By Mike Collett
UEFA chief Michel Platini opened the door to an expanded Euro 2016, with more finalists than ever, but in one of the great ironies of modern European football he will be absent when delegates descend on Paris next week.
Platini is serving a 90-day provisional suspension from football, imposed by FIFA’s ethics committee concerning an alleged payment authorised by the president of world football’s governing body, Sepp Blatter, who is also banned.
So when the coaches from the 24 finalists arrive under heavy security following last month’s Paris attacks for the draw in the French capital , Platini will probably be watching events unfold on television instead of being there.
The 60-year-old Frenchman, synonymous with his country’s Euro ‘84 triumph on home soil as a player and chief organiser of the 1998 World Cup which ended in French glory in Paris, was widely criticised when UEFA expanded the finals from “the perfect number” of 16 to 24 teams six years ago.
Many berated him for reducing the qualifiers to a run-in for the major nations, but that is not how it turned out. The Netherlands, World Cup semi-finalists last year, failed to qualify after losing home and away to Iceland in their group.
“The decision to expand was taken in the interest of promoting and developing football across Europe,” Platini, the head of European football’s ruling body, told Reuters in June.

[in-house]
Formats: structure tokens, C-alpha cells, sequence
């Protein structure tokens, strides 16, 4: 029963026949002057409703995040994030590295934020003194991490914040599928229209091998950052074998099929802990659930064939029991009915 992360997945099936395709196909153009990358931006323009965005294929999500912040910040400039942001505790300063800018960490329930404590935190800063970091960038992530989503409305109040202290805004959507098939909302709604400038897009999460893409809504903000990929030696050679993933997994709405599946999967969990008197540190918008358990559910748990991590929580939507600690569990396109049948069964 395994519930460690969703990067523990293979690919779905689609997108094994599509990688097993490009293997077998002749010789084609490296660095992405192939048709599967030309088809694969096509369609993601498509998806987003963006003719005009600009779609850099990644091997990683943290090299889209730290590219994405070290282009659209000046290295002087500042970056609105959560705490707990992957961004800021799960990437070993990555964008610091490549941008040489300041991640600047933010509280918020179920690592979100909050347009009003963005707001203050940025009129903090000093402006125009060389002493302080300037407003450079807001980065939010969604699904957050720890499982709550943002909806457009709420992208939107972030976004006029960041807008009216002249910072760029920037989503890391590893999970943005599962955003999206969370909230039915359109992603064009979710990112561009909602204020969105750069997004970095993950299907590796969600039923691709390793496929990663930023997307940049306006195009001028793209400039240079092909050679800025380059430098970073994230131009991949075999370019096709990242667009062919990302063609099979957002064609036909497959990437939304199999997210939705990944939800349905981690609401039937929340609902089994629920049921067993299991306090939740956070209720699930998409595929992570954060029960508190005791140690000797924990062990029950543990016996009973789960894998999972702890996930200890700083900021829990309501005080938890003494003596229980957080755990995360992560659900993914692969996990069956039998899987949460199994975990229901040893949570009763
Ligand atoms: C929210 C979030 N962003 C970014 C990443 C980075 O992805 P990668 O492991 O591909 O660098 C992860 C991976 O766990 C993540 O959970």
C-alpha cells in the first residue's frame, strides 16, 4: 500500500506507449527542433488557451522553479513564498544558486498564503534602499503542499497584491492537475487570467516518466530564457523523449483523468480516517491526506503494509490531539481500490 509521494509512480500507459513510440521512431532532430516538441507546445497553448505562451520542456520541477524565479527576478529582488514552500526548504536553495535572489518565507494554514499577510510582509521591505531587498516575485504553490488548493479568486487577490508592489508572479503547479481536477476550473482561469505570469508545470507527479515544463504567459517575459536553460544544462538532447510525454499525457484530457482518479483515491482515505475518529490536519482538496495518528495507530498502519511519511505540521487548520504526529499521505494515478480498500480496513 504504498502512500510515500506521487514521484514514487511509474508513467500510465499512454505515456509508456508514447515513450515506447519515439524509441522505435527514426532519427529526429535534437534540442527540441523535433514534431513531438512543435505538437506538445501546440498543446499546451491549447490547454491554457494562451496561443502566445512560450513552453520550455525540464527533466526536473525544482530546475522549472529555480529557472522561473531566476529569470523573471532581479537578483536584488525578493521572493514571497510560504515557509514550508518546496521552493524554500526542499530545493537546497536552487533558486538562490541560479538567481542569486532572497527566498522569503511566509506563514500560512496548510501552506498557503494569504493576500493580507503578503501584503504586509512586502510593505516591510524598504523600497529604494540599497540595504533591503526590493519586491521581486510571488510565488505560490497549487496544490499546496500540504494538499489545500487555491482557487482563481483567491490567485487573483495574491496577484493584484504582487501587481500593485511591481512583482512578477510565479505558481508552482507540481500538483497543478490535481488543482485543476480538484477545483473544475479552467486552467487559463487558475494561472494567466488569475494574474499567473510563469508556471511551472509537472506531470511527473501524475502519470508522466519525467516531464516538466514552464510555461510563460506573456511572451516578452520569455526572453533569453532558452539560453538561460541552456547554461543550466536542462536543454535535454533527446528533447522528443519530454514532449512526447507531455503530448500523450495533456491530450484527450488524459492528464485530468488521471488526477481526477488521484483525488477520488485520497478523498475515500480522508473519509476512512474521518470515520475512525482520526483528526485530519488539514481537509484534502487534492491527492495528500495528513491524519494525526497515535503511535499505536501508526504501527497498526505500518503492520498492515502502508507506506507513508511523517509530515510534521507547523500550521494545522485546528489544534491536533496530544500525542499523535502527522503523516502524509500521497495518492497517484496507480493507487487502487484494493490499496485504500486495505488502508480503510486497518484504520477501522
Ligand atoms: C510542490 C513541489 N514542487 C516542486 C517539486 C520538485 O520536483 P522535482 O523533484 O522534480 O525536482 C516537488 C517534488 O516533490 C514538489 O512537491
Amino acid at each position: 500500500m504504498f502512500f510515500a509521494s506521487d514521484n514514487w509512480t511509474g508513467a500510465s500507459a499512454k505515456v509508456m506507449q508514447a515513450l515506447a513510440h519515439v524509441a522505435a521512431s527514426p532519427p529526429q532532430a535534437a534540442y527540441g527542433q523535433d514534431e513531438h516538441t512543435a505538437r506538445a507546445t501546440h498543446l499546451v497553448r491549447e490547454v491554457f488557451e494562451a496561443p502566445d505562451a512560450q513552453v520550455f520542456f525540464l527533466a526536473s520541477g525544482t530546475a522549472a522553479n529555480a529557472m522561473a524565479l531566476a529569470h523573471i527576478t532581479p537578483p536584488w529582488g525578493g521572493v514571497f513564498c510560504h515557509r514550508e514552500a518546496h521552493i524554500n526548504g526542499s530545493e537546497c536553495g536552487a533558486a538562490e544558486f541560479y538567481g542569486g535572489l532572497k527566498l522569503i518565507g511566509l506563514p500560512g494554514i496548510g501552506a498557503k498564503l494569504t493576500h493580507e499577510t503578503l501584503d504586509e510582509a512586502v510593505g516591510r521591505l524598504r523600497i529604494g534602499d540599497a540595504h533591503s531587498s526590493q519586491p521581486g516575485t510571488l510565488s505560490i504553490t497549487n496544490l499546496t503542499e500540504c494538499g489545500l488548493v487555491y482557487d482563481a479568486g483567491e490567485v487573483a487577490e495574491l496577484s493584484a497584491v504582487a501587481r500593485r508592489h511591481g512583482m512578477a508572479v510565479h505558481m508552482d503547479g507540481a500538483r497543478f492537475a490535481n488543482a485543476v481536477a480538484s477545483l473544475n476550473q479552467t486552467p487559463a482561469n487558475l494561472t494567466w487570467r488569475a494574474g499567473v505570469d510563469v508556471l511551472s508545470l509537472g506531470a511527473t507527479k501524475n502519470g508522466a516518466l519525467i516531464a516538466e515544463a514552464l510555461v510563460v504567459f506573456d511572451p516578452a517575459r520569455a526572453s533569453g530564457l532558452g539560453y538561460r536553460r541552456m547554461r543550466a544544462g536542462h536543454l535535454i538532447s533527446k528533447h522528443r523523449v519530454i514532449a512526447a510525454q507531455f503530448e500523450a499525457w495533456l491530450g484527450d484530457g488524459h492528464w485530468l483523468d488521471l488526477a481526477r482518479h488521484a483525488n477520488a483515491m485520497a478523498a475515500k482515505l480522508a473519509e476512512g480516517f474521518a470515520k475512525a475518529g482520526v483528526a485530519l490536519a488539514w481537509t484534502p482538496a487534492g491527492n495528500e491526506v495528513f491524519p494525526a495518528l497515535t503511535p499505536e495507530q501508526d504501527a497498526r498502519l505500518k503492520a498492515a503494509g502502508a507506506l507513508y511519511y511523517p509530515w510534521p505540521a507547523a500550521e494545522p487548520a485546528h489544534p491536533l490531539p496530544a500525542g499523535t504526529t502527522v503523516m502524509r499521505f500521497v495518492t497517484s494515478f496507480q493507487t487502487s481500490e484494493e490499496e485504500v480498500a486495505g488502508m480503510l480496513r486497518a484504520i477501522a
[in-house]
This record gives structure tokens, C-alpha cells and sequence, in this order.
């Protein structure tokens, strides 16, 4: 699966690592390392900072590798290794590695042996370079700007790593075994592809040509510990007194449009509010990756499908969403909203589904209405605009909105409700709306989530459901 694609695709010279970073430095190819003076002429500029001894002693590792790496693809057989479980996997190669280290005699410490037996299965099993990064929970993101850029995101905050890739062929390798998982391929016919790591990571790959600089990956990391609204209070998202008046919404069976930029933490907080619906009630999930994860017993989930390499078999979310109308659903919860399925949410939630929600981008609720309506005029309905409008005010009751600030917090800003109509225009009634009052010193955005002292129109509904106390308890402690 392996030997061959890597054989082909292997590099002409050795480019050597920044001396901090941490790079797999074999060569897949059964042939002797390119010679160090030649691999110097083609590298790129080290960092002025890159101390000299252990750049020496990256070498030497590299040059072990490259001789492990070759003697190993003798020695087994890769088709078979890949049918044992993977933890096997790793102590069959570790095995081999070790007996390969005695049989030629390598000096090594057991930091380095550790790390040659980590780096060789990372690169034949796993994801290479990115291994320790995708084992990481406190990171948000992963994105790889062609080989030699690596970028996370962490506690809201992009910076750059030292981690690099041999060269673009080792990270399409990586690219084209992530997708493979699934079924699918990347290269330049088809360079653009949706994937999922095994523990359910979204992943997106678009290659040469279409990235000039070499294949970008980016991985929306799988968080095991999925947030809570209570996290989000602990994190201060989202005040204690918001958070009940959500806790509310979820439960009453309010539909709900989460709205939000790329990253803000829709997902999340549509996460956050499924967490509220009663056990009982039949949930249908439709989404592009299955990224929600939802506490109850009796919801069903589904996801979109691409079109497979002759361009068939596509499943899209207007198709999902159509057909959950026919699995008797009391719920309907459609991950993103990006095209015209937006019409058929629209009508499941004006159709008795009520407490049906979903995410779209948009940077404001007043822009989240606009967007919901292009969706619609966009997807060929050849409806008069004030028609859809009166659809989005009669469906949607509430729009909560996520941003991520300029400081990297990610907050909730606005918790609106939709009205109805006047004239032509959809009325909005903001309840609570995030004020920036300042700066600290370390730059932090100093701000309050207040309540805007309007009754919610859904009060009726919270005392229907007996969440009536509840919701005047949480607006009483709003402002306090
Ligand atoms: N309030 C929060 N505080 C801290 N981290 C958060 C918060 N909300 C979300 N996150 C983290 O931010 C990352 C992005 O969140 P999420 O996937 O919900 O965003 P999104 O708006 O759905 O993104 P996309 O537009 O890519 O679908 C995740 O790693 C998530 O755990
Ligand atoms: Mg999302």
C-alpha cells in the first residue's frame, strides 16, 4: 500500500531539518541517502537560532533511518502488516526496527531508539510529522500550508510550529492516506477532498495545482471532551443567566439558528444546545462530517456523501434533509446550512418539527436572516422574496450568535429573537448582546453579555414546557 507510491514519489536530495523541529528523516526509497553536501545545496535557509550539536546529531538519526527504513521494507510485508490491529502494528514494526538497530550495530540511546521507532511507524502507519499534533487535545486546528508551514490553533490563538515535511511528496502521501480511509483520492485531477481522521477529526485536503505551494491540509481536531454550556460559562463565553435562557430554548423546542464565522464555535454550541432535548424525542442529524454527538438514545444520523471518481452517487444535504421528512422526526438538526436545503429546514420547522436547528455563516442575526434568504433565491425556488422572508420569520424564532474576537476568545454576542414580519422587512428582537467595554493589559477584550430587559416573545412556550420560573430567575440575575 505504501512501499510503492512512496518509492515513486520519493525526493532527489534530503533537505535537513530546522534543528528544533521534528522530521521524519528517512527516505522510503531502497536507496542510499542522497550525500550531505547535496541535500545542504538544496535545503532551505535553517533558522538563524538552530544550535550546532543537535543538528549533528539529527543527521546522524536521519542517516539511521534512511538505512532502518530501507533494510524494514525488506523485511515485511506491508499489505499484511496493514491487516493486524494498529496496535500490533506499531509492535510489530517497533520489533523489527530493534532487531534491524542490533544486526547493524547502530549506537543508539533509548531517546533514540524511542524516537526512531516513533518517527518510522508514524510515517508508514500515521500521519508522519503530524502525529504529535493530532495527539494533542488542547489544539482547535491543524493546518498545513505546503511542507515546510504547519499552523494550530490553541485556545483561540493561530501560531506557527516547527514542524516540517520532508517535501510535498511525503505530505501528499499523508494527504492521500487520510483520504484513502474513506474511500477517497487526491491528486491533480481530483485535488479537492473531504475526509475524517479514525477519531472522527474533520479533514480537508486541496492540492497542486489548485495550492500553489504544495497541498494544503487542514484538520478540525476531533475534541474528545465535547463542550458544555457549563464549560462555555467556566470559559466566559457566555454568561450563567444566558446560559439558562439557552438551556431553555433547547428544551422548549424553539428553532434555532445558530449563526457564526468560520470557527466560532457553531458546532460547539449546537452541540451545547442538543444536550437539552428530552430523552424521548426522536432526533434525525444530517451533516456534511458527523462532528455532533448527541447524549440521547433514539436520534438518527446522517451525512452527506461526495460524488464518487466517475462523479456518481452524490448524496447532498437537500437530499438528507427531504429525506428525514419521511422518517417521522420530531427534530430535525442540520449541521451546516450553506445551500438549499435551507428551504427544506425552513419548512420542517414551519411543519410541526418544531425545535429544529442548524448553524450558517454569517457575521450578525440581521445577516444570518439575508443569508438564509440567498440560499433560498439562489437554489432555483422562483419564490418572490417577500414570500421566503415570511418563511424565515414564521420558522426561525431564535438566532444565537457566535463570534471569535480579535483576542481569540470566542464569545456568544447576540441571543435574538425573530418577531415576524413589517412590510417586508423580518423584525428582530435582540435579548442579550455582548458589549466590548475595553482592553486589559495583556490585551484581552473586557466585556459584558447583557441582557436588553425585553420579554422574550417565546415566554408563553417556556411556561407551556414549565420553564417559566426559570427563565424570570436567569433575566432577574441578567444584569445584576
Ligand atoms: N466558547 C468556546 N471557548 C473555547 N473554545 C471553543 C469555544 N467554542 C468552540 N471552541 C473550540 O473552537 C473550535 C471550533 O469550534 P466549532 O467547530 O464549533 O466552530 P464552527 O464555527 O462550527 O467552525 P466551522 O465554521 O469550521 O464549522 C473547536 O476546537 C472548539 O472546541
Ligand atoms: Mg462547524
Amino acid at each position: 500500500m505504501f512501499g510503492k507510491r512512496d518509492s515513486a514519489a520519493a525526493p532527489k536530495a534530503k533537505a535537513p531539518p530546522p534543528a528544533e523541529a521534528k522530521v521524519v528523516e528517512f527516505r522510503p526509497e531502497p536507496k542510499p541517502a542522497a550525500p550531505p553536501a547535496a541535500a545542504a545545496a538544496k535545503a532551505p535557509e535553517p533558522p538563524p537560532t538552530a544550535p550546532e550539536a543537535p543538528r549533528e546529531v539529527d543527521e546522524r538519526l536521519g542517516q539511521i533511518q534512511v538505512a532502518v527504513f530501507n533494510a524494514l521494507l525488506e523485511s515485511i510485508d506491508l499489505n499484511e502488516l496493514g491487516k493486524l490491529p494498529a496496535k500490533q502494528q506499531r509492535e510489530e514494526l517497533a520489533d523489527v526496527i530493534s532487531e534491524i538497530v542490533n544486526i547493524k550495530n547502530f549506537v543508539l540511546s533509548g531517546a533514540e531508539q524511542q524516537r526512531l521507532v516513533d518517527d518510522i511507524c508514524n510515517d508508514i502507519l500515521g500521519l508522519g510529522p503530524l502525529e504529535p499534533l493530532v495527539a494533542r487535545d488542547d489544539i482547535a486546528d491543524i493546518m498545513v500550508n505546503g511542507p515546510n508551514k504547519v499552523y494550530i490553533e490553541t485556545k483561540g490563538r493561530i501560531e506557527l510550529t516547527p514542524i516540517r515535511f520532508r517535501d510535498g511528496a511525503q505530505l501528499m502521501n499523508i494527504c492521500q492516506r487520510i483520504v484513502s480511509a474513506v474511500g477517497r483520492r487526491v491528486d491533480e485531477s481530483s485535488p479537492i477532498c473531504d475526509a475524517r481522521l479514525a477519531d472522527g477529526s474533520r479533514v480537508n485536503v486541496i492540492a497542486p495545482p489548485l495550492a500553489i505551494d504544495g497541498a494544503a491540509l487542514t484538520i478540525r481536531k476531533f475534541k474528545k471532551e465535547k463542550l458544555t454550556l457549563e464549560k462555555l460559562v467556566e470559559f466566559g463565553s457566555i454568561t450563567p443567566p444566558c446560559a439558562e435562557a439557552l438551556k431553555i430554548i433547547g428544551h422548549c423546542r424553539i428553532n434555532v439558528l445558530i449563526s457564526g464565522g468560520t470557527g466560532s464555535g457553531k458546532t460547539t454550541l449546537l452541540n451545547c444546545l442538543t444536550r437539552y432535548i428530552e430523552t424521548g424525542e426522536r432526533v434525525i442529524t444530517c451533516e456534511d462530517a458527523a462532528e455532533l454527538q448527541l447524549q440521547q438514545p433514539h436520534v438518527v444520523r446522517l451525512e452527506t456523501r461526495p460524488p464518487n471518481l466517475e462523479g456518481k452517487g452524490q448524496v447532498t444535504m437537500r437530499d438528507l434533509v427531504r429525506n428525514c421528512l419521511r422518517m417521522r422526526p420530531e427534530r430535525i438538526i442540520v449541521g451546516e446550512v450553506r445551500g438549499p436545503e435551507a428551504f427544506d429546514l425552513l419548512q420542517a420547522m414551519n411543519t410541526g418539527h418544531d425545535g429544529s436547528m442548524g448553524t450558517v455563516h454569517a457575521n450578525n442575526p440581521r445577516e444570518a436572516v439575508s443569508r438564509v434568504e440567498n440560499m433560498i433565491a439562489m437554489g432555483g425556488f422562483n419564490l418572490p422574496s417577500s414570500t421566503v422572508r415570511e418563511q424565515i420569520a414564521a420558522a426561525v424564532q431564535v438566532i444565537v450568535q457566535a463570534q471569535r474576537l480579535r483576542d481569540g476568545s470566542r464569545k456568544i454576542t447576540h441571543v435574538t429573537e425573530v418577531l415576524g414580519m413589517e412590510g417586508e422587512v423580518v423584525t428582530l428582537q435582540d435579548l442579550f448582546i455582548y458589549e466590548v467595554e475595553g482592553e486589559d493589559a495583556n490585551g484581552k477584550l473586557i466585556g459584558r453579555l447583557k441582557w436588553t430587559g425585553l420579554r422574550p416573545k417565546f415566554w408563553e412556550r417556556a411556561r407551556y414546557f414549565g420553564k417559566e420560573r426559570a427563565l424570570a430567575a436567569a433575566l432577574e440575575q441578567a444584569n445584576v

“We have been delighted with the positive impact the new format has had across the continent.
“We have seen extremely competitive groups with several teams fighting for qualification, a high quality of football played and great enthusiasm in several nations who have never or rarely qualified for a major tournament,” he added.
“The qualifiers have been a success so far and we are sure the final tournament in France next year will be the most competitive to date.”
Among those who have reached the finals are first time qualifiers Albania and Iceland, Wales – back in a major tournament for the first time since the 1958 World Cup – Northern Ireland and Hungary, who both last appeared in a major tournament at the 1986 World Cup in Mexico.
Apart from the Dutch, the usual heavyweights are in place with holders Spain seeking a record third straight title.
Hosts France, designated in position A1 in the draw, will open the tournament at Saint-Denis on June 10, before playing in Marseilles five days later and in Lille on June 19. If they win Group A their round of 16 match will be in Lyon on June 26.
With France already allocated A1, there are five other top seeds with Spain, world champions Germany, highly-fancied Belgium, England, the only team to win all of their ten qualifiers, and Portugal among the elite group.
There are some dangerous floaters in Pot 2 with Italy, Russia and the newly-invigorated Austria, the teams to avoid.
The 24 teams will be split into six groups of four with the top two in each section and the four best third-placed teams advancing to the last 16, leaving eight teams eliminated after the group stage. The final will be in Paris on July 10.